7. The recent app's drawer looks and works well. The addition of specific settings areas, and chrome tabs is helpful. And I found myself using it more than previously.
8. Don't know about project Volta, but the easy to read prediction of likely remaining hours of use from the battery settings is nice. Speaking of which, the teal on white isn't necessarily my favorite, but everything is easier to read than before—part of the content first intent of Material Design. Again, my suggestion would be to put the battery icon back in the quicksettings. It is a useful screen. I can't say the same for the data usage grid. It doesn't look quite right.
9. Everything seems smooth and fast. The switch to ART from Dalvik is not dramatic, but it certainly didn't hurt anything. But then again, I have had no complaints since the success of project butter. I may be crazy, but even Kitkat 4.4.4 seemed to improve touch response just a tad from the previous point release.
Well that is it so far. Great work team android. I think this will be a great release when it lands. Hopefully this feedback helps in some way. In the mean time, I'm heading back to where I belong. When "L" gets a name, I'll be there.
Alternate story title: Putin decides to do it himself after Olympic hockey disappointment.
The Wall Street Journal.: Russia Says Putin Stars in Hockey Game. http://google.com/newsstand/s/CBIw8ebtsBo
Though there are valid dissenting opinions, I personally think putting a damper on the oem skin insanity is a good thing for android. Every time I pick up a family member's android device, I have no idea what I might find, or in some cases how to help them. But as an open source advocate, should I be concerned?
If you didn't follow them on their record-breaking journey, this article highlights the significance well.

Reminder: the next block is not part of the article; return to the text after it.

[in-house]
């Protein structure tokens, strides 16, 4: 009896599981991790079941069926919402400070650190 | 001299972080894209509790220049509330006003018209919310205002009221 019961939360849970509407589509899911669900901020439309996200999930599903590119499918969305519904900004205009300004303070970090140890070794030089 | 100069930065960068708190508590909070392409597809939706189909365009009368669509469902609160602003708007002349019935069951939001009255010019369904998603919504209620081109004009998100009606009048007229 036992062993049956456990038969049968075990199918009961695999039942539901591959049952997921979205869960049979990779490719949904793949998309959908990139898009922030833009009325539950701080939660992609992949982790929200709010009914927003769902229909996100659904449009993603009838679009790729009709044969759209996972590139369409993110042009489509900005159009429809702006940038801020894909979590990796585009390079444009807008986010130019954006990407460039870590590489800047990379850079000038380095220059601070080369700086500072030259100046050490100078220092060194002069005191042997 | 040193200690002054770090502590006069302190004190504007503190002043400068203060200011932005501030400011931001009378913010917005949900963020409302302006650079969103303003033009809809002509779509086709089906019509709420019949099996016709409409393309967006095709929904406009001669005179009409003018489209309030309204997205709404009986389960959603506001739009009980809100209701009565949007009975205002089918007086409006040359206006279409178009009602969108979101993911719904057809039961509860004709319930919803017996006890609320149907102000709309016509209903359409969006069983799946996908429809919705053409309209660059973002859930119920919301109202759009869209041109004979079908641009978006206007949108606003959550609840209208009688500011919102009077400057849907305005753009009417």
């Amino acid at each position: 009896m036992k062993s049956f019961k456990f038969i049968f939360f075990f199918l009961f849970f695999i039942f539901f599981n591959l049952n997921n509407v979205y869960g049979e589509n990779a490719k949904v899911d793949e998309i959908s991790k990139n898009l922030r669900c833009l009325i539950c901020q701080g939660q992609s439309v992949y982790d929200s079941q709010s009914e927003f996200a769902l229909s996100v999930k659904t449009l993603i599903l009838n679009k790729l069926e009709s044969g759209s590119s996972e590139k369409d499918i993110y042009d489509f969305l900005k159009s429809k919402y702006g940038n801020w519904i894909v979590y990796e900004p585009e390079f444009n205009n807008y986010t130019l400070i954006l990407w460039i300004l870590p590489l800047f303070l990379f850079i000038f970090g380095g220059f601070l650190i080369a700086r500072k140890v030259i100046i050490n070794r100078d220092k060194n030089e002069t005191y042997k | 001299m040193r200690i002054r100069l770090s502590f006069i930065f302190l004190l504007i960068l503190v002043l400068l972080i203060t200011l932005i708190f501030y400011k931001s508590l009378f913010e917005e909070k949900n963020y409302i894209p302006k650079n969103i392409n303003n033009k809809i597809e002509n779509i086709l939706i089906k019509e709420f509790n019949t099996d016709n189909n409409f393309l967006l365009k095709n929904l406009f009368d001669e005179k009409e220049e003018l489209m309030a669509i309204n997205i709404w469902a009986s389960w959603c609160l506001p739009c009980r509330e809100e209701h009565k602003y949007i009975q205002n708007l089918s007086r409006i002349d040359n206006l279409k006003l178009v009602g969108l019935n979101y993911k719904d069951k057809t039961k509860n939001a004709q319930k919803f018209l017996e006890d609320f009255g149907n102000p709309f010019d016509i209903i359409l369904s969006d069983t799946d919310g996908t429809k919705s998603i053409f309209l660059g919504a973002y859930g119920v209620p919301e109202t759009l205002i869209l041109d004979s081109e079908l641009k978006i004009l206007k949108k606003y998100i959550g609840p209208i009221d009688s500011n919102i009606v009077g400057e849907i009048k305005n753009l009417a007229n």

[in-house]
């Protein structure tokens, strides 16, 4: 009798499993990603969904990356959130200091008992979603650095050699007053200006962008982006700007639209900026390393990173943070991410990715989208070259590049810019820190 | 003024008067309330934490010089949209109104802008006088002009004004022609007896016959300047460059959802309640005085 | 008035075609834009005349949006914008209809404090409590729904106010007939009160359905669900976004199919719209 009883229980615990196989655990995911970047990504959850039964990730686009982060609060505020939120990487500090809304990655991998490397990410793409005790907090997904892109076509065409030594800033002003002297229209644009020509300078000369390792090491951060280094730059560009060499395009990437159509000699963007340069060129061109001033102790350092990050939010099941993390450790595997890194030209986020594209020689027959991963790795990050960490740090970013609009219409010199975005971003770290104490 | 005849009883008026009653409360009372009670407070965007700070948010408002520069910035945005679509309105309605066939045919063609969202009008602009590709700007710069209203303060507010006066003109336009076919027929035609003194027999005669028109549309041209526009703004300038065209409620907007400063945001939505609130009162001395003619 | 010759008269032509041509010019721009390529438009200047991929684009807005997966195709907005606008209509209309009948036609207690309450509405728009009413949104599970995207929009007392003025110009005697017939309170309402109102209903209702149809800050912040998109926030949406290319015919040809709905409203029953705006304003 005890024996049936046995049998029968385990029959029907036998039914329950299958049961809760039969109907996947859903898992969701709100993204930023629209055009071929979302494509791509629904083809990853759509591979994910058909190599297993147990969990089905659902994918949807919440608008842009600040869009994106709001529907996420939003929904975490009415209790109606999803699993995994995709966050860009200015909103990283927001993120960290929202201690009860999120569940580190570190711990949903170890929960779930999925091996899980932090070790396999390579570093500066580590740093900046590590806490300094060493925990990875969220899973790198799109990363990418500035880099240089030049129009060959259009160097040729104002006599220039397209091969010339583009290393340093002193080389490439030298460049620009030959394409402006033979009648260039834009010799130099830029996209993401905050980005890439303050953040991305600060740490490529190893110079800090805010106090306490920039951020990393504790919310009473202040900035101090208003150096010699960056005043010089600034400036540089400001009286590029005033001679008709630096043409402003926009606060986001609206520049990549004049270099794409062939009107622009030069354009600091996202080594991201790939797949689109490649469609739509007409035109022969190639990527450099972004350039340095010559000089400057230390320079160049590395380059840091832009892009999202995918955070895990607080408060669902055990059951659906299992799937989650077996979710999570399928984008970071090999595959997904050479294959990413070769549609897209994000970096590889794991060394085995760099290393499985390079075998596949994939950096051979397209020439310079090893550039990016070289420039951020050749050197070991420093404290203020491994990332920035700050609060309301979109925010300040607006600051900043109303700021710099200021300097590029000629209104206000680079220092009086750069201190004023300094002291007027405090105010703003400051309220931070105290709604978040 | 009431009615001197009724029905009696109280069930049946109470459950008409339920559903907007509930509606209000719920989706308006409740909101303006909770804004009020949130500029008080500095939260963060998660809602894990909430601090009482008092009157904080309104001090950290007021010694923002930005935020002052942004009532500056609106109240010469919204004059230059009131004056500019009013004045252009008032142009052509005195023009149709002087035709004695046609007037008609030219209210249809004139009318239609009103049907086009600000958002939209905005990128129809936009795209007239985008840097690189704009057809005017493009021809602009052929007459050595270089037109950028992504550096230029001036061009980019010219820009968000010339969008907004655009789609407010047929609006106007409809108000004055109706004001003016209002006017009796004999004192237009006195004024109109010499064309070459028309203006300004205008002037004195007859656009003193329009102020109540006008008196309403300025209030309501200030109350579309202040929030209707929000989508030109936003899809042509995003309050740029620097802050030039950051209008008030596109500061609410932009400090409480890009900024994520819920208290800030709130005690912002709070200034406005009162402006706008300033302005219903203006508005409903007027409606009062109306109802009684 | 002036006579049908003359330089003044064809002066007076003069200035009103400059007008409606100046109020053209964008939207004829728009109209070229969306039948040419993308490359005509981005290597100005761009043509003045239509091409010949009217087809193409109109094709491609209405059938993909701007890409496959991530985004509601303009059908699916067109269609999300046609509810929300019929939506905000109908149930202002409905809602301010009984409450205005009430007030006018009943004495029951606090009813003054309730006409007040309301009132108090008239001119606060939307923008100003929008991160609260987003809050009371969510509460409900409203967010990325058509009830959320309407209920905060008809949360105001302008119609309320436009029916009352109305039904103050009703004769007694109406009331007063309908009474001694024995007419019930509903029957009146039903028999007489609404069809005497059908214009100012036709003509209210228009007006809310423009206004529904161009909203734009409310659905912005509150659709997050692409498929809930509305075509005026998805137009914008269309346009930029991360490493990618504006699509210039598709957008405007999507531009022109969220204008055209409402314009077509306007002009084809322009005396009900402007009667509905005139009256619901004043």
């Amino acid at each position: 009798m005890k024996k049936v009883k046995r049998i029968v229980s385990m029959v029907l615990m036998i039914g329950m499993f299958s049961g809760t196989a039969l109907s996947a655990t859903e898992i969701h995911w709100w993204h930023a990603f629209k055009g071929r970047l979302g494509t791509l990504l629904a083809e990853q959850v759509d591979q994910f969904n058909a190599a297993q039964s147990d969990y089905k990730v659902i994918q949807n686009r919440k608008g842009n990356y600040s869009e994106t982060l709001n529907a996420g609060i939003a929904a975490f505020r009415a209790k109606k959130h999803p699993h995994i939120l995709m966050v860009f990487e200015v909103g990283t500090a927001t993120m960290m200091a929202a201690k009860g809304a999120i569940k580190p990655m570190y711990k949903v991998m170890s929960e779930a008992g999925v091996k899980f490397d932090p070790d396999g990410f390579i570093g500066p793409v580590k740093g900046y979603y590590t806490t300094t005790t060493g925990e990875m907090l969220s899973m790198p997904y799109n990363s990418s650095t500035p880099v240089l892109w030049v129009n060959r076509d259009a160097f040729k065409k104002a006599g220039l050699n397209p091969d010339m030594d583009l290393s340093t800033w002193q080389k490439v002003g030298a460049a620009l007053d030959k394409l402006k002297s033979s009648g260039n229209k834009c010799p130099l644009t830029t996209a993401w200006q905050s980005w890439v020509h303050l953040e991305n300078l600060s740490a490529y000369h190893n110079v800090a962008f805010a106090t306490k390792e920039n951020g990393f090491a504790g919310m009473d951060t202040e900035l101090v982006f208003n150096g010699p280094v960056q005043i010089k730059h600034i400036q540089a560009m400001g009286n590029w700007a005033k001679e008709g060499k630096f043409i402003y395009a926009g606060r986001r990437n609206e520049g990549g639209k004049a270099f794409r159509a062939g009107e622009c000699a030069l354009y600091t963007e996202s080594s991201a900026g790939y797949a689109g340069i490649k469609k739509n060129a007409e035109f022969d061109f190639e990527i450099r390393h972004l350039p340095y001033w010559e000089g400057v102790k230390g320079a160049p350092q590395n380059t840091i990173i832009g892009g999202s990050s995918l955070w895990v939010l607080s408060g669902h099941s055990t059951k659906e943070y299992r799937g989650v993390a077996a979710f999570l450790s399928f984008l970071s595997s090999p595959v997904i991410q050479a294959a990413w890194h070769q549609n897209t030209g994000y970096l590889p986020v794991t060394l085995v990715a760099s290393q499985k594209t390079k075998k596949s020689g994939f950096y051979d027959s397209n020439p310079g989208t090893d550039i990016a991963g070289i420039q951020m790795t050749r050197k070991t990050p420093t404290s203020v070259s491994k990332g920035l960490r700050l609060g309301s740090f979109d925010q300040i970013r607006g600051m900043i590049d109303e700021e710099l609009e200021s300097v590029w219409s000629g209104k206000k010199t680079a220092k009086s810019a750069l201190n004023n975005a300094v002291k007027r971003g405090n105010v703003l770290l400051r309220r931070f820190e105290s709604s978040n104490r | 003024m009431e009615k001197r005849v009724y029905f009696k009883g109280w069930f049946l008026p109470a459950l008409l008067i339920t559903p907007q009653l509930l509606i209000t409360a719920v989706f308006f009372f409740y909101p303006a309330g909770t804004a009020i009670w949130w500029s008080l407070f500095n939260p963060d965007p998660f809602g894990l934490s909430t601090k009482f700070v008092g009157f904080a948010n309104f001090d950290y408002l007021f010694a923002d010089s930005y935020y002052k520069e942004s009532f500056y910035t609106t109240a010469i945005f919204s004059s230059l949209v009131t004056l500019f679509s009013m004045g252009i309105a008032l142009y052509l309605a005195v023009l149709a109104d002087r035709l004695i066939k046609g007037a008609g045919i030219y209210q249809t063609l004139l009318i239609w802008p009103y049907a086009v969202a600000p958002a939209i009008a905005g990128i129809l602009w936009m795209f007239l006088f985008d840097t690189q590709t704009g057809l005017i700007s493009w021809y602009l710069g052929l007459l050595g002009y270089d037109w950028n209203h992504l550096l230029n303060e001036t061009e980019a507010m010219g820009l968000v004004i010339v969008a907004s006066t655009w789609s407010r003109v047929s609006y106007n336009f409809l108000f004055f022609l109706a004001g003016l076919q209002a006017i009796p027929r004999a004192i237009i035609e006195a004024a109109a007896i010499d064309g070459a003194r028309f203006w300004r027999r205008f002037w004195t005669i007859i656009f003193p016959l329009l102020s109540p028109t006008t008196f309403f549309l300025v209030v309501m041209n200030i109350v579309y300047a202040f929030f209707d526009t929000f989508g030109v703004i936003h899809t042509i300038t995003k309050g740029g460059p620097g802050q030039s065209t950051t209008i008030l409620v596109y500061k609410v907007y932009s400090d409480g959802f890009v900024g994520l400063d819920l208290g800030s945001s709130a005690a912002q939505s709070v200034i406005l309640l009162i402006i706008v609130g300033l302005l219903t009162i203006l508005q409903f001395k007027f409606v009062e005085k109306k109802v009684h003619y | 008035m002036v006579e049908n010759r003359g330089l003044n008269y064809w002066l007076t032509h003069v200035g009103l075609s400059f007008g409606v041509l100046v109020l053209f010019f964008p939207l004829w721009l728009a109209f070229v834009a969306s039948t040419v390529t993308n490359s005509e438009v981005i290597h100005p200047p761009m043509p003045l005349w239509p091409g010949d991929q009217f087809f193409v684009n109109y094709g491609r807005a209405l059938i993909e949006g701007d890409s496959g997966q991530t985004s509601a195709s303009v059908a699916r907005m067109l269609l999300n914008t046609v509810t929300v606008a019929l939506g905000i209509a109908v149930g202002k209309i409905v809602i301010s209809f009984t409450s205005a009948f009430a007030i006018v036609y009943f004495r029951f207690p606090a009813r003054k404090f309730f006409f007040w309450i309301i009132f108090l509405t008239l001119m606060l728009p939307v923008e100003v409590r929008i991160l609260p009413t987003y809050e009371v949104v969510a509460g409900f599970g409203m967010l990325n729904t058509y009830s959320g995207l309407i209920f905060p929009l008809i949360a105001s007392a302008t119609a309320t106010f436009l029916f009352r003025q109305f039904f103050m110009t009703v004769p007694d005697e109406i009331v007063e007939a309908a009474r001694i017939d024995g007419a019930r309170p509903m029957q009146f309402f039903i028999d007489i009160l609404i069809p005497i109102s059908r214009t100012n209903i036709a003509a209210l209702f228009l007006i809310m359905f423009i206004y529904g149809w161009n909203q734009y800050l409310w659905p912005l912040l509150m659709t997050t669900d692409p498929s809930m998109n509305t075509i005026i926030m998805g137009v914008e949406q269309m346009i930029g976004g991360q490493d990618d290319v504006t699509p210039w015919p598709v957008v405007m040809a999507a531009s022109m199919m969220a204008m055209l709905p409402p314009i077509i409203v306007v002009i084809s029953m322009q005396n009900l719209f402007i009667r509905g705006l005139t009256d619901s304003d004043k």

I'm pretty sure I read LA Kings Captain Brown's lips correctly when he asked the attendant, "I don't have to touch it, do I?" He didn't.
What a series. What an edge of your seat nonstop action sport. An overtime game 7 win. Heart and skill on both teams this series, ending with handshakes that demonstrate respect for the game.
#lakings #onlyhockey #beardtime #itsthecup
- Christianity (occasional quotes, devotional reflections, or whatever I am presently studying or thinking about)
- Geek (general tech stuff)
- Chromebook (I am an original Cr48 pilot user)
Android Wear, Auto, and TV save you from skins, and OEMs from themselves
For Android's second act, customizability takes a back seat to consistency.
Select copy paste Amazon Kindle Cloud Reader Notes Highlights.
New Chrome and Firefox extension, and the obvious workaround allowing you to select, copy and paste your Amazon Kindle and Cloud Reader Note
The Void Way We Think about the Word that does not Return Void
Anyone who's had even the most basic training in Bible study knows that studying the context is rule number one for understanding any passag